Another way for students to get really creative is to take photographs or videos themselves and upload them onto the computer. For example, I needed a very specific “after” picture of a drinking party on the beach for one of my trailers. One night I dragged my husband to a nearby beach where we gathered burnt driftwood and crushed red plastic cups into the sand. He said afterwards that it was the most fun we’d had in ages. (Sadly, we don’t get out much.)
Like photographs, there is plenty of music available on the Internet. Sound effects, romantic ballads, super fast techno, your students will probably be more savvy than you about what they want to use and where to find it. However, once again, I would caution them about copyright laws (and subsequent penalties.) Yikes!
Neosounds.com, the site I used actually organizes music by theme. There are a few sites that will offer free tracks if you credit them at the end of your video. You will want to search for free “Royalty-free Music.” Music can be downloaded in “loops” of one minute or less, and once uploaded can be digitally altered (cut and pasted) into the timeline of the trailer. Very cool. Super fun.

If you’re using windows, it’s Windows Movie Maker. For Mac, it’s iMovie. These programs are so easy even a caveman . . . I mean, middle-aged techno-phobe like me can figure them out. Your students will be dropping the images they’ve selected and uploaded onto a program’s timeline, and then creating “titles” transitions and special effects and then finally matching the music and/or voice overlay which fit the tone of their trailer. The better prepared they are before they use the program the smoother this process will go.
Before “launch” or presentation, your students will want to preview and critique their trailers with other young adults. Some questions they should ask: Does this make me curious about the book? Is the trailer easy to understand? Do the transitions make sense? Do the graphics fit the tone of the book? Does it grab me? Does it address the key points on my learning rubric?
Before I launched my trailers, I previewed them with my own teenagers—a merciless audience. My transitions were too slow, they told me, “Kinda boring.” So I went back and tweaked some more. I knew I was getting close when one night, after I cornered them in the kitchen for feedback, one of their friends commented that she really loved the techno music I had chosen for the Returnable Girl trailer.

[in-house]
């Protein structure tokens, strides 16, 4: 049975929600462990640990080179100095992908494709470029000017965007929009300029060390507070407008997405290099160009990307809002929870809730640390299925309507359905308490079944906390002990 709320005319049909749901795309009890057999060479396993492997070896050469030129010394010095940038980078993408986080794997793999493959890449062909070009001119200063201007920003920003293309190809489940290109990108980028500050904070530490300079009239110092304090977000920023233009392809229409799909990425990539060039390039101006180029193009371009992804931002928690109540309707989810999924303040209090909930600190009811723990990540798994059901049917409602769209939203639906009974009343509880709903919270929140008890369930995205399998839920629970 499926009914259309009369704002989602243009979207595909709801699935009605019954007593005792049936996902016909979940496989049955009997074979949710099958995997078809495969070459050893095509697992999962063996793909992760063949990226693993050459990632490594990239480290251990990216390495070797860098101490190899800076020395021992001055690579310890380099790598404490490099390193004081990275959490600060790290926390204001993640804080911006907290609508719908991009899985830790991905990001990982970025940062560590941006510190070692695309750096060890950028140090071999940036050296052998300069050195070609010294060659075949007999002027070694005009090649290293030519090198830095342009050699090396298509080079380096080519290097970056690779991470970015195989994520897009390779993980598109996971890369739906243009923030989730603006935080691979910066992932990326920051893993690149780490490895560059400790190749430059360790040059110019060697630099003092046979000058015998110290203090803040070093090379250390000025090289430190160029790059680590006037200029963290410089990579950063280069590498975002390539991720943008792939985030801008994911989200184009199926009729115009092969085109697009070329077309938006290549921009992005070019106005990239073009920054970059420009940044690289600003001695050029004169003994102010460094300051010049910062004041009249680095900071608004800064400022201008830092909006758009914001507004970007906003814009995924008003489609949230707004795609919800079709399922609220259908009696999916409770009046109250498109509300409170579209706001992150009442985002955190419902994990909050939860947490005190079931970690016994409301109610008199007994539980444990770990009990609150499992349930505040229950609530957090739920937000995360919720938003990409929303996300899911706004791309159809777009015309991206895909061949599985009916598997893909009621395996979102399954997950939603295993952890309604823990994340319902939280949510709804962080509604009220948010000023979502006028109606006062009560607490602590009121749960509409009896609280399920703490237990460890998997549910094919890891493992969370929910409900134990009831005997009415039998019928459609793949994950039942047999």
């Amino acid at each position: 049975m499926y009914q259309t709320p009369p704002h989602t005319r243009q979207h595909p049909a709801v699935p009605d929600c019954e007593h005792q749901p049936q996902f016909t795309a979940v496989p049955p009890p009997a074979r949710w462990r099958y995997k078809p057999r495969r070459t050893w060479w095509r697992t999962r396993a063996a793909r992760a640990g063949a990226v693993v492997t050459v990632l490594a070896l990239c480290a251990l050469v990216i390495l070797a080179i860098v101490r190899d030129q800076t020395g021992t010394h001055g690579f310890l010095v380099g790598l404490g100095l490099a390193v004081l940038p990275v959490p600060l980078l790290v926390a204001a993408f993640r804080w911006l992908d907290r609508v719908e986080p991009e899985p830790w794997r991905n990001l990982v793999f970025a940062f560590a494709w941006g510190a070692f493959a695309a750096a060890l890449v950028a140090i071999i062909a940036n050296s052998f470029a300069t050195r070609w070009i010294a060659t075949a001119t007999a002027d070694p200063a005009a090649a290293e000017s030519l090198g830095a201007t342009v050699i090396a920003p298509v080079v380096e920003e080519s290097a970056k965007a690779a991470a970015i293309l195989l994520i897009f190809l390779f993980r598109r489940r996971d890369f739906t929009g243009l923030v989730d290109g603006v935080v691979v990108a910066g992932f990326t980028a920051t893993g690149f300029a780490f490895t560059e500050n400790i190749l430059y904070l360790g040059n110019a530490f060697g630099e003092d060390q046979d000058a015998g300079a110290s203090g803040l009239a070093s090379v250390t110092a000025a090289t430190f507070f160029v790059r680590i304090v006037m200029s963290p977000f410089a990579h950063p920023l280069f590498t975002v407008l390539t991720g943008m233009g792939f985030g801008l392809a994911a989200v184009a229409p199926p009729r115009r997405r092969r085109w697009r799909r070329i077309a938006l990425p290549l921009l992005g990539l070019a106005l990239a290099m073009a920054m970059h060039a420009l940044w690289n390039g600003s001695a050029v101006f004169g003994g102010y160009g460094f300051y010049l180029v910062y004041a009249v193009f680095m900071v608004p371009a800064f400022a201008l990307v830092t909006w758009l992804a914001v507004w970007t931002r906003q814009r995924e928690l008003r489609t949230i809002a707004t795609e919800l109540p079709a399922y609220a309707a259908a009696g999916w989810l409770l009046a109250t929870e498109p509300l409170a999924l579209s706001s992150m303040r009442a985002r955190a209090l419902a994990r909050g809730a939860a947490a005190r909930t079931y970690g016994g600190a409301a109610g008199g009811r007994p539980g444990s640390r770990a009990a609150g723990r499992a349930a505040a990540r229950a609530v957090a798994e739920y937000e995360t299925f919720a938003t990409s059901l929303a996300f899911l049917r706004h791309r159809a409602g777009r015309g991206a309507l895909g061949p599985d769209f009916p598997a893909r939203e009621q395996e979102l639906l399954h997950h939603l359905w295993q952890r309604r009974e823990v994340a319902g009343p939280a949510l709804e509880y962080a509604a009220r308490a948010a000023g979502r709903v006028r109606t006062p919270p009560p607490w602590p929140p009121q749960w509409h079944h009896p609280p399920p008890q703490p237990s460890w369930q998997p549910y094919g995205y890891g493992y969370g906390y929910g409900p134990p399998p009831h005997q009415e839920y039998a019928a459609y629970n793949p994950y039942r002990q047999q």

“Do you want to see it again?” I answered smiling.
“Yeah. It’s mad cool.”
My son was lurking nearby, embarrassed by his pushy author mom as usual. He took out his car keys impatiently. “We have to go.”
“Oh. Okay,” I replied. It was getting late. Time to shut down the computer for the night.
“Sorry about that,” I heard him say to his friend as they were heading out the door. “No problem,” she replied, shrugging.
Hmm. Maybe she was just humoring me, after all? I didn’t want to eavesdrop, but I have to admit that my heart leapt a bit when she added,
“But hey, I’d read it.”
I don’t know of any more gratifying words that creators of books--or their trailers--might hope to hear.

Pamela Lowell can be reached at her website: www.pamelalowell.com where you can also watch her book trailers. Spotting for Nellie (Marshall Cavendish: Spring 2010) is her latest novel about a teen gymnast who suffers a traumatic brain injury after her older sister crashes their car on the way home from a drinking party. (Written from four p.o.v--including the gymnast’s brain!)

Educational Leadership, March 2008, Volume 65 Number 6 Reaching the Reluctant Learner. The Book Trailer: Engaging Teens through Technologies by Sara Kajder

Currently book trailers (including mine) cited in this article can also be accessed on YouTube unless otherwise noted.